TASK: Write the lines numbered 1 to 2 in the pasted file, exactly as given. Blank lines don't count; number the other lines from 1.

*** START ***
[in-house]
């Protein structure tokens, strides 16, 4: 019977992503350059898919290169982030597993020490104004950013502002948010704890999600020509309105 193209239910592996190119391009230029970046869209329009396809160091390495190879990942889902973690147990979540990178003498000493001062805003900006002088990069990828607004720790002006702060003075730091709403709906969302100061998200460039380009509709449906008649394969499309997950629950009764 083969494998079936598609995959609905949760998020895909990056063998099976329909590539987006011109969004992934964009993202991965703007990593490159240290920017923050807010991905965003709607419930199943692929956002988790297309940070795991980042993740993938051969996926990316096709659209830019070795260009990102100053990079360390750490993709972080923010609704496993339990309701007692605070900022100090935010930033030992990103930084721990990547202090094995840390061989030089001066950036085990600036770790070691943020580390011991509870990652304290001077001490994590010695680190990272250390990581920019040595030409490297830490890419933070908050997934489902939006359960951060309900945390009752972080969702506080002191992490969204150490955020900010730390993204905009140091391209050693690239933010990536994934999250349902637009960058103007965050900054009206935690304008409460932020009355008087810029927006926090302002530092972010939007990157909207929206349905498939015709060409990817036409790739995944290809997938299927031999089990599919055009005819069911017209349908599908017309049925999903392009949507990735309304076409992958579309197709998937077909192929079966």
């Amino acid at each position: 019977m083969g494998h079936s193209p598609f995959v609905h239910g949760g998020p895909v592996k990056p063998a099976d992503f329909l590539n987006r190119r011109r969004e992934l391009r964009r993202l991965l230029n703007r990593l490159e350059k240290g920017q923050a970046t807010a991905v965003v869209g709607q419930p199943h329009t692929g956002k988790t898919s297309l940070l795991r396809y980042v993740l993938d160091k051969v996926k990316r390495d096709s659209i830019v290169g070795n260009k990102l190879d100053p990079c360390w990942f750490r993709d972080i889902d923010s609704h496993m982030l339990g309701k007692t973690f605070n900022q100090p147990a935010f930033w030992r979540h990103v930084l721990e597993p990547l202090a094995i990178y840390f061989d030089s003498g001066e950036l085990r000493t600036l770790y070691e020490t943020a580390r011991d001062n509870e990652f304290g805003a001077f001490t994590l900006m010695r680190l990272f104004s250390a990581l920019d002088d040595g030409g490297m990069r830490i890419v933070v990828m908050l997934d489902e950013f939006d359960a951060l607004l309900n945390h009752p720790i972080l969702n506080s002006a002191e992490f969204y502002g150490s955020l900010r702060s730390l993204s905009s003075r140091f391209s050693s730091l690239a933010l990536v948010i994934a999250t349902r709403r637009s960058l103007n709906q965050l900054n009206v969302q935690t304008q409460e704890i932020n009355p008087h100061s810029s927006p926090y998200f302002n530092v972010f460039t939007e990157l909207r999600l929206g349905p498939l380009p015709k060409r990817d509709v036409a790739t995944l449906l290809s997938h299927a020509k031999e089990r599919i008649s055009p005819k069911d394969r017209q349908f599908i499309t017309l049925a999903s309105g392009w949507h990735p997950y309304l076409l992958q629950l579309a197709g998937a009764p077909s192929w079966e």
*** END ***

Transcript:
[in-house]
């Protein structure tokens, strides 16, 4: 019977992503350059898919290169982030597993020490104004950013502002948010704890999600020509309105 193209239910592996190119391009230029970046869209329009396809160091390495190879990942889902973690147990979540990178003498000493001062805003900006002088990069990828607004720790002006702060003075730091709403709906969302100061998200460039380009509709449906008649394969499309997950629950009764 083969494998079936598609995959609905949760998020895909990056063998099976329909590539987006011109969004992934964009993202991965703007990593490159240290920017923050807010991905965003709607419930199943692929956002988790297309940070795991980042993740993938051969996926990316096709659209830019070795260009990102100053990079360390750490993709972080923010609704496993339990309701007692605070900022100090935010930033030992990103930084721990990547202090094995840390061989030089001066950036085990600036770790070691943020580390011991509870990652304290001077001490994590010695680190990272250390990581920019040595030409490297830490890419933070908050997934489902939006359960951060309900945390009752972080969702506080002191992490969204150490955020900010730390993204905009140091391209050693690239933010990536994934999250349902637009960058103007965050900054009206935690304008409460932020009355008087810029927006926090302002530092972010939007990157909207929206349905498939015709060409990817036409790739995944290809997938299927031999089990599919055009005819069911017209349908599908017309049925999903392009949507990735309304076409992958579309197709998937077909192929079966």